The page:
What is BRI in the NBA?


Get used to hearing this talked about. Basketball Related Income. The NBA owners and NBPA are headed for a likely lockout at the next round of CBA negotiations and it’s going to center around the definition of BRI. If you’re going to hear it, you might as well understand it, right?

If you have any desire to read the legalese that is the CBA (I do), then go here and you’ll find BRI on page 86. I’d love to just quote the BRI definition for you here and parse it out piece by piece, but that’s a large bit of text, with the inclusions and exclusions for BRI going on for about 10 pages.

There are many longer articles and websites that can help break down what all of this means.1 My favorite is CBA FAQ, run by the very intelligent and insightful Larry Coon. He’s done what I was not too keen on doing and parsed out the bits and pieces of what BRI is under the CBA defintion.

  • Regular season gate receipts, minus taxes and certain charges including those related to arena financing
  • Broadcast rights
  • Exhibition game proceeds
  • Playoff gate receipts
  • The value of all complimentary tickets, minus “excluded complimentary tickets” (1.6 million tickets in 2011-12, increasing by 50,000 each season thereafter)
  • Novelty, program and concession sales (at the arena and in team-identified stores within proximity of an NBA arena)
  • Parking
  • Proceeds from team sponsorships
  • Proceeds from team promotions
  • Arena club revenues
  • Proceeds from summer camps
  • Proceeds from non-NBA basketball tournaments
  • Proceeds from mascot and dance team appearances
  • Proceeds from beverage sale rights
  • 40% of proceeds from arena signage
  • 40% of proceeds from luxury suites
  • 50% of proceeds from arena naming rights
  • 50% of the proceeds from team practice facility naming rights
  • Proceeds from other premium seat licenses
  • Proceeds received by NBA Properties, including international television, sponsorships, revenues from NBA Entertainment, the All-Star Game, and other NBA special events.2


One source you’ll see in there is broadcast rights. This has been a big issue with the cap jump associated with the huge revenue spike brought on by the new nine-year, $24 Billion – I italicized that B on purpose – contract with ESPN and Turner Sports. That’s all well and good for the players, but the devil is in the details.

As noted by Deadspin, the NBA can use some clever broadcast contracts to hide some money from the NBA players’ share of the revenue. They’d never get away with hiding more than a small percentage or else the NBPA would throw a bigger fit than expected, not to mention the CBA limitations, but here is the language that allows for the loophole that I will explain below:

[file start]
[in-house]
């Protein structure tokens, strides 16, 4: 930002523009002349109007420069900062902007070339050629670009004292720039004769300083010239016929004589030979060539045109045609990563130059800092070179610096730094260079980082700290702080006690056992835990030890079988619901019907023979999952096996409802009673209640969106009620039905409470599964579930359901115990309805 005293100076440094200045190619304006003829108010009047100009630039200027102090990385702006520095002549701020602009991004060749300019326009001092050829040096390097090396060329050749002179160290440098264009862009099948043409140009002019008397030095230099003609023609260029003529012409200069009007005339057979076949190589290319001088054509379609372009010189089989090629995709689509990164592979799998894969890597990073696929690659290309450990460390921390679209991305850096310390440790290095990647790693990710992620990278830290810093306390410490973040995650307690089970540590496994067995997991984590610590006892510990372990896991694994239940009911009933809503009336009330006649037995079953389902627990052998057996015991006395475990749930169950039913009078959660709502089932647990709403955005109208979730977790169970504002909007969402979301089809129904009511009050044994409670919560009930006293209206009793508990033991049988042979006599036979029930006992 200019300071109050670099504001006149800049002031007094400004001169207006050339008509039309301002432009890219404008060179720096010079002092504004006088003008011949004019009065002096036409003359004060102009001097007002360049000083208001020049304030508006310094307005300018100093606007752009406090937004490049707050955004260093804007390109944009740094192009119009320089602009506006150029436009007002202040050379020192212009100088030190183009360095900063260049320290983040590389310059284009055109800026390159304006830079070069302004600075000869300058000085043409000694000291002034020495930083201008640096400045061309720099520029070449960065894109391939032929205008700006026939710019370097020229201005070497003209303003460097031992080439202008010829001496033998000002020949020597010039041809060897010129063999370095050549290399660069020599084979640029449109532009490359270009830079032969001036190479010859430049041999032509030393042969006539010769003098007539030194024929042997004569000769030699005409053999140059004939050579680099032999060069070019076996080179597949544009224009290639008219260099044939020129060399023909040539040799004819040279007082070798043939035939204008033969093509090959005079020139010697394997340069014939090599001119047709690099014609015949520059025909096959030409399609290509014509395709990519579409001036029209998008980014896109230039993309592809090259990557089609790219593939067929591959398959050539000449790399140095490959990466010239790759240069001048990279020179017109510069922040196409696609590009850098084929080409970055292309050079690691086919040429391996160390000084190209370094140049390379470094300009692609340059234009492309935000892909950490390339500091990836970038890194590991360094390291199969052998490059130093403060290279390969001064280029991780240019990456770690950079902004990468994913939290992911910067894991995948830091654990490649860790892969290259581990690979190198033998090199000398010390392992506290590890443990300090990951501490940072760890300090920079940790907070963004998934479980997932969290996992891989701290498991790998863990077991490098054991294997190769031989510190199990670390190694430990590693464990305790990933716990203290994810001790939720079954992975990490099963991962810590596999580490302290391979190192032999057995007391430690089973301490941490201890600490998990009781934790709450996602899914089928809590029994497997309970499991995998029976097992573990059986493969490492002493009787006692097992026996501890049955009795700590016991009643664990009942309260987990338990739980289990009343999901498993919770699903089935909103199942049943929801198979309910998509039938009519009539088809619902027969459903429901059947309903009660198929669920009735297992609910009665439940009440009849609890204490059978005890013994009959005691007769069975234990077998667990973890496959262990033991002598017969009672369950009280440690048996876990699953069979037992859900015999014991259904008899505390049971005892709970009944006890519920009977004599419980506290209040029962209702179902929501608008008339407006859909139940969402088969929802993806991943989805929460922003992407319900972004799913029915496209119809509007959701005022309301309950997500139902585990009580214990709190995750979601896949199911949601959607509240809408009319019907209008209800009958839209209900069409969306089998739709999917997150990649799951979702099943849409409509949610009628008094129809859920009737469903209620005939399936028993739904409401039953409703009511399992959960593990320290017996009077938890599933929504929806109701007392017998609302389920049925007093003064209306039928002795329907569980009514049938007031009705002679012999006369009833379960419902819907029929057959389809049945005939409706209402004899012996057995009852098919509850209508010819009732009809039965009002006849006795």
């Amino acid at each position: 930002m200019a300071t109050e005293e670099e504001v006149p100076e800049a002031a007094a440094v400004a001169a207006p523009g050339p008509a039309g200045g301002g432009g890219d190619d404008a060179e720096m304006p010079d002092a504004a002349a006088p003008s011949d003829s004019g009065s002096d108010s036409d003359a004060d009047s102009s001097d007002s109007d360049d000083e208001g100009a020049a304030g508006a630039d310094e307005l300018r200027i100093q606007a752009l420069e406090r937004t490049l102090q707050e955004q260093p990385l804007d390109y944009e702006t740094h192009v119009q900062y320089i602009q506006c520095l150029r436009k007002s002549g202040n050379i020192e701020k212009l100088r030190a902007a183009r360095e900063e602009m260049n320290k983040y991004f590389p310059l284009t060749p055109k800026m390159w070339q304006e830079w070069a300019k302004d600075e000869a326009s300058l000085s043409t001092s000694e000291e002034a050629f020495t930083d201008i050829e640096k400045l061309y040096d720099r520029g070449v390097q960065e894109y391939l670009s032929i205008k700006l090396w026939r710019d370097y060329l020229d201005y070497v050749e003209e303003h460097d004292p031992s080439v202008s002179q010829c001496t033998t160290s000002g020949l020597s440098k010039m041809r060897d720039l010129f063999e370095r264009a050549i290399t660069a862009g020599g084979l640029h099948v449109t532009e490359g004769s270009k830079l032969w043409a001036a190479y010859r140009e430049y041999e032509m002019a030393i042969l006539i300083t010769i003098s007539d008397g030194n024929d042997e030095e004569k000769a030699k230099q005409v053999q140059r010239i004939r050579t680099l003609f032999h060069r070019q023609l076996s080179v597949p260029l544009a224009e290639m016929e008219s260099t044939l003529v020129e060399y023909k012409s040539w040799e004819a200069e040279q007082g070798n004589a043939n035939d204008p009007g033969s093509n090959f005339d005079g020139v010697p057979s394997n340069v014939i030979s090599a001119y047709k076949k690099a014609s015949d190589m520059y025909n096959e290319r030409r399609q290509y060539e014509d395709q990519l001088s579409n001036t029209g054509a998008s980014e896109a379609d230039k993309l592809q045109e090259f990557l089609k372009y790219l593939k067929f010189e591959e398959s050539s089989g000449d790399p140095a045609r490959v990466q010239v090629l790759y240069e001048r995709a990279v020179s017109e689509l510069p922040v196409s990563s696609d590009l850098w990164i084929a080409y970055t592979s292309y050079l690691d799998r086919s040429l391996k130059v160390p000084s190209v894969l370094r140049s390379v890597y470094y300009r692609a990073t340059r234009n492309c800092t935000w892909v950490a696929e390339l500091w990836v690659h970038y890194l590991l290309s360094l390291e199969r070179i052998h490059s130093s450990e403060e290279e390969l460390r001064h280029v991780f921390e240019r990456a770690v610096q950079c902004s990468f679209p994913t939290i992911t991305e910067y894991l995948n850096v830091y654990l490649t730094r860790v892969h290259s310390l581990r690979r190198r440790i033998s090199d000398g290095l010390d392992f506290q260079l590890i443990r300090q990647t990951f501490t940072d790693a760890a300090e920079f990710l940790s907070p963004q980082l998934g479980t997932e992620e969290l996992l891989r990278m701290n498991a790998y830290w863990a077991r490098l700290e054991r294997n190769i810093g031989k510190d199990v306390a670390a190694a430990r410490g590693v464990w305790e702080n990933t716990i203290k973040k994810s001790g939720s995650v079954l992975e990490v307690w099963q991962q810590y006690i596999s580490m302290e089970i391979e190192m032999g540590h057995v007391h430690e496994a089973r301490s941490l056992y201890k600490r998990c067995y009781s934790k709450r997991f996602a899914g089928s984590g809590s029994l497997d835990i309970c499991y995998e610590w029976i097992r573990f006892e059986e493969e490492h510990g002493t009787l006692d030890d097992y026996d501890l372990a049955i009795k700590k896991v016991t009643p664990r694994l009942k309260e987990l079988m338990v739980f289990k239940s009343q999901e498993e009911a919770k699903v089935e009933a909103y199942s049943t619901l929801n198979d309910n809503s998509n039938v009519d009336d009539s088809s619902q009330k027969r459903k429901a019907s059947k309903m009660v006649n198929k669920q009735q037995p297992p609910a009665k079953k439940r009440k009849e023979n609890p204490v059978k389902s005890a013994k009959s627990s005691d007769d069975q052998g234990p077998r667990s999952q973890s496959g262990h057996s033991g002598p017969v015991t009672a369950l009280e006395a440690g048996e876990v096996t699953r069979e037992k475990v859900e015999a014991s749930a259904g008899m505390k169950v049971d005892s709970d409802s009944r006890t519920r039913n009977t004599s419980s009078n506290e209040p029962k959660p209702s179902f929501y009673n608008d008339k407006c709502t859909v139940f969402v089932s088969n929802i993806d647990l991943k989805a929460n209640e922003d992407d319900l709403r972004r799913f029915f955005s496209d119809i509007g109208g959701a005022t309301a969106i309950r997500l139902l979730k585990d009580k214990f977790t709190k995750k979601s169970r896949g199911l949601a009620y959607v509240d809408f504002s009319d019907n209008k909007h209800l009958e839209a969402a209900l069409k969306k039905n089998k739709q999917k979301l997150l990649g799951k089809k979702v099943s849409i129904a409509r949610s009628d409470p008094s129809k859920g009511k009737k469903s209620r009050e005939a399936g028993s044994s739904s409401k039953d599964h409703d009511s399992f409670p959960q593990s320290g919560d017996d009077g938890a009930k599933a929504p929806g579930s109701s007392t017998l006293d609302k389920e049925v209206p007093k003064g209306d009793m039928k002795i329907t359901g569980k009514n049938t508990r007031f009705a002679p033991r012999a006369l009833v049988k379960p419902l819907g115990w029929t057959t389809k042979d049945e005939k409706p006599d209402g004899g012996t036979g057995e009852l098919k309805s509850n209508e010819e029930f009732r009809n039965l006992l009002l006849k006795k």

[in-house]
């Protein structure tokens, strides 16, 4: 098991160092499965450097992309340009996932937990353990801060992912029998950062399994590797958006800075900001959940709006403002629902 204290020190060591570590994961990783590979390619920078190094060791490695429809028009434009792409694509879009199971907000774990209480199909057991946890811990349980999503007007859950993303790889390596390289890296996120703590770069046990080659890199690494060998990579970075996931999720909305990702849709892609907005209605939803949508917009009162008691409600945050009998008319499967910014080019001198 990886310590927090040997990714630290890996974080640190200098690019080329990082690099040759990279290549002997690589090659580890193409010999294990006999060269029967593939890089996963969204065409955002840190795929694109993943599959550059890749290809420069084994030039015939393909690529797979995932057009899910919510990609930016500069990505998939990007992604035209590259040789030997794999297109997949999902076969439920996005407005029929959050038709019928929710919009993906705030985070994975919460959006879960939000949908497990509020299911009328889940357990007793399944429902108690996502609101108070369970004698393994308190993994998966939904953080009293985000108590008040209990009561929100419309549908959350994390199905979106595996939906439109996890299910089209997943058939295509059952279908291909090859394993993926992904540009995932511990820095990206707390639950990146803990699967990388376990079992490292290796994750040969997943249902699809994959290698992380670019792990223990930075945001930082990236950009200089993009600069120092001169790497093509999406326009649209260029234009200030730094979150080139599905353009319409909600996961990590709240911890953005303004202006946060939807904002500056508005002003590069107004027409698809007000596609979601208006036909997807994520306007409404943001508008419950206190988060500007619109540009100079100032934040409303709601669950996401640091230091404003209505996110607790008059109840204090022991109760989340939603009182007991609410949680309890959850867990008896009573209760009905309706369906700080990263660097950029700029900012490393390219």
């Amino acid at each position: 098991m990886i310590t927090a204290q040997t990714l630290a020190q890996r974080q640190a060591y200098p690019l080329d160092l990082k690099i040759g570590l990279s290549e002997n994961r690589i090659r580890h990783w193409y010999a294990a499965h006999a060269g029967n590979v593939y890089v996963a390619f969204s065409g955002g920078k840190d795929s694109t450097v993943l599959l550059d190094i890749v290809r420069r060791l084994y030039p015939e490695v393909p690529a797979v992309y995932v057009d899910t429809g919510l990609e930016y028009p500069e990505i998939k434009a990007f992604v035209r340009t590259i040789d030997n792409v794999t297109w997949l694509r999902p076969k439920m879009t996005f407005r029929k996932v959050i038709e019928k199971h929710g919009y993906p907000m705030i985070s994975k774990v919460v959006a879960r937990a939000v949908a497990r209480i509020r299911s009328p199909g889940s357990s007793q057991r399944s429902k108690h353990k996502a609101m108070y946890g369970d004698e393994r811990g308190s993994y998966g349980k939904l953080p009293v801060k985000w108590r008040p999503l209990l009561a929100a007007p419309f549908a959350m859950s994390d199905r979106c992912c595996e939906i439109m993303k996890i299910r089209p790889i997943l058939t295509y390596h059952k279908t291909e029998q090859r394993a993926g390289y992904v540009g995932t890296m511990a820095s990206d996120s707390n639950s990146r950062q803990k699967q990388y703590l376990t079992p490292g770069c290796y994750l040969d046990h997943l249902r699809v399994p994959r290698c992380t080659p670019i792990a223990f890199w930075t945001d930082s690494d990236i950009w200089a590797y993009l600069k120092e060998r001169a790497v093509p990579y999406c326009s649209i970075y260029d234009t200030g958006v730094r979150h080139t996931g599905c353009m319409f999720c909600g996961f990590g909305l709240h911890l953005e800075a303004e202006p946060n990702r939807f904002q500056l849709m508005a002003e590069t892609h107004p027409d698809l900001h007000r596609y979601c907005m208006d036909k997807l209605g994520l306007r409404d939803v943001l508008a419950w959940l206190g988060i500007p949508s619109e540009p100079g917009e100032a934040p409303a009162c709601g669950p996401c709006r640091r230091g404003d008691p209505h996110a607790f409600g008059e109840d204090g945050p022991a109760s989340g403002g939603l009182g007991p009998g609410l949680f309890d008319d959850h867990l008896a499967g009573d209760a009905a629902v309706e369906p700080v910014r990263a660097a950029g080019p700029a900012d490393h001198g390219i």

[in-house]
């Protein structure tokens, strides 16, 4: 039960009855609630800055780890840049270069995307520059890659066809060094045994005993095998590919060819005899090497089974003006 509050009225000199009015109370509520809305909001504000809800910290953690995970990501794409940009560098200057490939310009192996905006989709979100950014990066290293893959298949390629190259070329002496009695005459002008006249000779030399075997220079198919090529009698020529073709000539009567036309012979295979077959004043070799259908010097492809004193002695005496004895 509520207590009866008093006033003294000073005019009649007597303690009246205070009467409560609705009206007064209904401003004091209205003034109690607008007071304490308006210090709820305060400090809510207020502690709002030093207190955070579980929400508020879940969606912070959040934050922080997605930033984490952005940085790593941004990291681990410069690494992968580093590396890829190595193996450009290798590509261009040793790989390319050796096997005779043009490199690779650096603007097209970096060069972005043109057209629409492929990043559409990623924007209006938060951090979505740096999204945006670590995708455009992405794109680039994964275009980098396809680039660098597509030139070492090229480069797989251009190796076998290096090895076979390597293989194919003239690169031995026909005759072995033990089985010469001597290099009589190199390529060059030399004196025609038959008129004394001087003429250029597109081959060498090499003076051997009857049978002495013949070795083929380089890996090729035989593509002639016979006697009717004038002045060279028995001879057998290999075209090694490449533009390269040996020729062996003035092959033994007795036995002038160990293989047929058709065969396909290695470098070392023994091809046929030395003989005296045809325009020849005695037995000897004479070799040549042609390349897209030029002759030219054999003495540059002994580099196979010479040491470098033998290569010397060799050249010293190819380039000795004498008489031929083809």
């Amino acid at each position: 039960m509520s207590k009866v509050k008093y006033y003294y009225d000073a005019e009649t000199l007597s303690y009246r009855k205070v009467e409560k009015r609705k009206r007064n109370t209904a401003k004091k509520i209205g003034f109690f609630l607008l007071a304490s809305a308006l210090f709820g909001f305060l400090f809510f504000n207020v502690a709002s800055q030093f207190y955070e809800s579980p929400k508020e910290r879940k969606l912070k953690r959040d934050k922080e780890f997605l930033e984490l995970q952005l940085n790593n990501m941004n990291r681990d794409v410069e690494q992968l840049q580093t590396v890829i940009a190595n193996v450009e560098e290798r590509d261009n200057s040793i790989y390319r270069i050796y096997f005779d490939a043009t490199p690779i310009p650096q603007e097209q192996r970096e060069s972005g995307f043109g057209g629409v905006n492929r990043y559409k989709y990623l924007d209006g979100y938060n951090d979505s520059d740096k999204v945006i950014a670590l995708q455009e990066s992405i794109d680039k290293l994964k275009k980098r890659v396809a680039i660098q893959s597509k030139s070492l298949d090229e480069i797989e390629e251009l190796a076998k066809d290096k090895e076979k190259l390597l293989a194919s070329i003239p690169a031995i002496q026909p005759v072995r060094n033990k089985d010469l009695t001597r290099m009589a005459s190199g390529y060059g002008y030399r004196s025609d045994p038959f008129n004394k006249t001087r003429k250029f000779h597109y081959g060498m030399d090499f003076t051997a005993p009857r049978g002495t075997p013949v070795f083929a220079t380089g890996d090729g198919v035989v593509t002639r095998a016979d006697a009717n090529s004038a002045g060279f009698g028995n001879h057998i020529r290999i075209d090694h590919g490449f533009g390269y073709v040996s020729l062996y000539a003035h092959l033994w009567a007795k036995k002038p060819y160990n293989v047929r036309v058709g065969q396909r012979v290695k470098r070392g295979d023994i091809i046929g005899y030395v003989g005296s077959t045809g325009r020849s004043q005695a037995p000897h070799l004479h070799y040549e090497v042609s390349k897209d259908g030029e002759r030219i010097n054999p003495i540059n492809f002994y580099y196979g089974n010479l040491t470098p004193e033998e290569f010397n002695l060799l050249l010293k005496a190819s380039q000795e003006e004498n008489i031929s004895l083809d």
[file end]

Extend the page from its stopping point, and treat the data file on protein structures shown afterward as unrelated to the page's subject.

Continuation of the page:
‘Basketball Related Income’ (‘BRI’) for a Salary Cap Year means the aggregate operating revenues . . . received for or with respect to such Salary Cap Year by the NBA, NBA Properties, Inc., including any of its subsidiaries . . . , any other entity which is controlled, or in which at least fifty percent (50%) of the issued and outstanding ownership interests are owned, by the NBA, Properties, Media Ventures, and/or a group of NBA Teams.

What’s the exact loophole? Teams accept ownership rights in broadcasting networks for regional television contracts in lieu of exact payment. A deal that was worth an even $1,000,000 may only be worth $800,000, saving the owners $200,000 in BRI by accepting anywhere from 10%-30% usually in ownership rights to that network. As long as they stay below the 50% threshold, the profits are not a part of BRI.

The players didn’t completely lose out on the 2011 CBA, but it doesn’t look pretty. The dysfunction at the top of the NBPA for so long with Billy Hunter certainly contributed to it, unless you’re a believer that he was on the owners side the whole time. The players earned things like a higher team minimum salary – something that is currently bugging the Philadelphia 76ers of recent years – and an escrow system that pushed the burden of an imbalance in the 50-50 revenue split onto retired players, not active players, which the NBPA more directly represents.

Getting novel bonuses are great, but going from 57% of the overall BRI to 50% to earn those small concessions was far too much. Hunter may not have had a better choice if the players showed a lack of commitment to not playing and creating “battle chests” worth of money to live off of while they are locked out.

The NBPA has been fairly disorganized in recent memory and Michele Roberts will be a welcome face leading the charge now. Will BRI be redefined? Will the players go back to a higher percentage of the revenue split? We will see. But one thing is for sure, the owners won’t go down without a fight as they’ve already started the rhetoric of claiming financial troubles. Heated negotiations will begin in earnest.

  1. Deadspin // ESPN // CBAFAQ 

  2. This is under Question 12 of CBAFAQ 

About the author: Colby Rogers

Colby is the Editor-in-Chief, Founder and Lead Contributor to Other League. Also a law student focusing on Labor & Employment law and intersections with law and sports. You can find him on Twitter via @Colby_OL.